powered by FreeFind

Apple iTunes

Archives
Dec 2013
Jun 2012
Dec 2010
Jan 2010
Dec 2009
Jun 2009
Apr 2009
Mar 2009
Feb 2009
Jan 2009
Dec 2008
Nov 2008
Oct 2008
Sep 2008
Aug 2008
Jul 2008
Jun 2008
Apr 2008
Mar 2008
Dec 2007
Sep 2007
Aug 2007
Jul 2007
Jun 2007
May 2007
Apr 2007
Mar 2007
Feb 2007
Jan 2007
Dec 2006
Nov 2006

SNL's all-time top 10 presidential portrayals


By ED BARK
The late Gerald Ford just happened to be president when Saturday Night Live came crashing onto the scene in October 1975.

So it wasn't his fault that Chevy Chase became famous by portraying him as a dense bumbler/stumbler. Ford took it all in stride and even taped an opening for a 1976 show hosted by his press secretary, Ron Nessen. Some argue, though, that Ford's pardon of Richard Nixon, combined with the merciless lampooning on SNL, were enough to cost him the presidency in a very close election with Democrat Jimmy Carter.

We'll never really know how big a role SNL played in Ford's defeat. But we do know that impressions of presidents and presidential candidates continue to play key roles on a show that's now spanned six administrations.

Chase, for one, never bothered trying to look like Ford. Nor did Dan Aykroyd in his mockeries of Jimmy Carter and Richard Nixon. The surviving half of The Blues Brothers even wore a mustache at times.

Perhaps the least-remembered impression came from Randy Quaid, who gamely tried to do Ronald Reagan during his lone SNL season (1985-86). Fellow cast member Terry Sweeney fared better as Nancy Reagan.

As Ford's sendoff unfolds in several stages, here's a Top 10 countdown of SNL's presidential sendups. Losing candidates are fair game, too.

10. Jon Lovitz as Michael Dukakis -- He makes the cut based on a single lasting impression. In a 1988 presidential debate sketch, Lovitz's deadpan reaction to a George Bush non-answer put the campaign in a crystal clear light. "I can't believe I'm losin' to this guy," said "The Duke" after a noisy hydraulic lift gave him an embarrassing boost at his podium.

9. Dan Aykroyd as Jimmy Carter -- He had the goofy grin down to a science, gifting viewers with a foolproof sight gag that regularly redeemed whatever had been written for him. Honorable mention: Aykroyd's Bob Dole, in which his scowl closed the deal.

8. Norm Macdonald as Bob Dole -- A classic Real World sketch had a trigger-tempered Dole booting roommates out of his cherished chair and also chastizing them for eating his peanut butter. Big Mac also scored with a Dole Halloween sketch in which he reluctantly dispensed candy.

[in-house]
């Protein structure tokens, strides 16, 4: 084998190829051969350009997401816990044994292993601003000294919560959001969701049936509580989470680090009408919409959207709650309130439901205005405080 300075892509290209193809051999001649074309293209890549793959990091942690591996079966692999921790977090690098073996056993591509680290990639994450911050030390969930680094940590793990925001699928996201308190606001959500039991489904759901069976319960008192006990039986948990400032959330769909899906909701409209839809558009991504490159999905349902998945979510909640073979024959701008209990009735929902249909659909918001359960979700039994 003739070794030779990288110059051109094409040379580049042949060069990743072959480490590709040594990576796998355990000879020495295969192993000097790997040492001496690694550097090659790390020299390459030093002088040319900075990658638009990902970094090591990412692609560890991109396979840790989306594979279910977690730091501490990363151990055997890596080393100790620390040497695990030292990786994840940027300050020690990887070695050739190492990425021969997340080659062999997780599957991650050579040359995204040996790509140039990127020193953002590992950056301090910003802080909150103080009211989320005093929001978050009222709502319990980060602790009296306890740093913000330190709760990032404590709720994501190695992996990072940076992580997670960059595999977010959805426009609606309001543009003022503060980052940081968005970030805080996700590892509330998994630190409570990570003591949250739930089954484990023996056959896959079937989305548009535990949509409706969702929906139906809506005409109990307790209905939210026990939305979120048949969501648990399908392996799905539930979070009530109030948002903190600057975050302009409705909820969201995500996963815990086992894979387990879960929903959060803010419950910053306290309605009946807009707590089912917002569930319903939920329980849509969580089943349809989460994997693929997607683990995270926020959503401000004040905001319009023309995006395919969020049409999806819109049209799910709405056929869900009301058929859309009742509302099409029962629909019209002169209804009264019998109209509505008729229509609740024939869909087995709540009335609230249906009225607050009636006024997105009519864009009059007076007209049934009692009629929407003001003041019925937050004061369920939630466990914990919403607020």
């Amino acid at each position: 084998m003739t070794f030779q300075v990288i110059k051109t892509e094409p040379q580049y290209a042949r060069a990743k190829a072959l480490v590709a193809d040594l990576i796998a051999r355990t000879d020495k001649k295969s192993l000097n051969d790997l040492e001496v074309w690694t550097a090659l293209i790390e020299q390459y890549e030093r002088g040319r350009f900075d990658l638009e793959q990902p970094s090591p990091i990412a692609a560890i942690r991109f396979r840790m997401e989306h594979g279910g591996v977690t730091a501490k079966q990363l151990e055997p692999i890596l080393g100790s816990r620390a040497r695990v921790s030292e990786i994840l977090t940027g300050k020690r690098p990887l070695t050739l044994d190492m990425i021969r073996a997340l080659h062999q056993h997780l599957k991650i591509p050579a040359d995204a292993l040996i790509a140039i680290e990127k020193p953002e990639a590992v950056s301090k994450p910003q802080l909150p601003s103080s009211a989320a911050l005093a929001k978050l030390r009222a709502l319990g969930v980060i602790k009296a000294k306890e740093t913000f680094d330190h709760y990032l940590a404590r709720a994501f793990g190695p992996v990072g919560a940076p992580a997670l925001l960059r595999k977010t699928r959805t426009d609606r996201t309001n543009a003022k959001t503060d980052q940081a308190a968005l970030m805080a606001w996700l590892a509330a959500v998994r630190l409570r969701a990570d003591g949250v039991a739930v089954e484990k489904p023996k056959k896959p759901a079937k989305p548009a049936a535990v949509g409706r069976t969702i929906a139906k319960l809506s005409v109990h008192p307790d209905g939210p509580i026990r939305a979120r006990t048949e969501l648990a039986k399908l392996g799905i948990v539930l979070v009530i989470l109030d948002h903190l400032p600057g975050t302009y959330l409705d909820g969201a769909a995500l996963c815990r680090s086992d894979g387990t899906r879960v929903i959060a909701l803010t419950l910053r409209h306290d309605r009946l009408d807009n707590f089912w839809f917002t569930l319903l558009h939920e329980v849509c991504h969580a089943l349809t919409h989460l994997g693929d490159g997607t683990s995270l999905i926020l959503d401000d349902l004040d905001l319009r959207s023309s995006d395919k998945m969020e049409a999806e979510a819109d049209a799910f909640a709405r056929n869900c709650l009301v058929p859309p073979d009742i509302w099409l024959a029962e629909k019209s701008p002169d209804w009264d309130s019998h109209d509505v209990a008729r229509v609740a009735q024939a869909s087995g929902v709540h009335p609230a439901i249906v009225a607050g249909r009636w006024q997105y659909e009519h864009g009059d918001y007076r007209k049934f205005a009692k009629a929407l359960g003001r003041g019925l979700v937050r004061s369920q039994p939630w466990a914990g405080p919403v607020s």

7. Chevy Chase as Gerald Ford -- Mostly it was history-making. But imagine if Darrell Hammond had done Ford without as many pratfalls and with ample makeup.


6. Phil Hartman as Ronald Reagan -- Remember the time Hartman played the Great Communicator as an all-business, clandestine world mastermind who hated the idea of putting on an act for your basic Oval Office photo op? It's still an all-timer.

5. Darrell Hammond as Al Gore -- His condescending, stiff-as-a-board demeanor in a "lock box" sketch later was shown to the real-life candidate in hopes of making him see what others had seen during Gore's first TV faceoff with George W. Bush. Hysterical from start to finish.

4. (tie) Hartman and Hammond as Bill Clinton -- Darrell looked more the part and better-nailed the sing-song voice inflections. But Hartman had the funnier sketch when he overloaded himself with junk food during a Clinton campaign stop at McDonald's.


3. Dana Carvey as George Bush Sr. -- Wouldn't be prudent to put him anywhere but near the top. Carvey's exaggerated hand mannerisms and wimpified voice fully captured a very difficult president to imitate.

2. Will Ferrell as George W. Bush -- Say no more than "strategery." Then add a letter-perfect smirk and a reliably befuddled demeanor. Daddy Bush was an SNL tour de force, but Dubya topped 'im.


1. Dana Carvey as Ross Perot -- His world class sendup of the pontificating Texas billionaire clicked like a bourbon 'n' branch toast at the Cattleman's Ball. Carvey had it all -- the makeup, the deep-fried voice patterns, the cock-o'-the walk body language. A highways and byways sketch co-starring Hartman as dazed running mate James Stockdale is still a five-star hoot and howl. Carvey met his perfect match, and knew exactly what to do with him.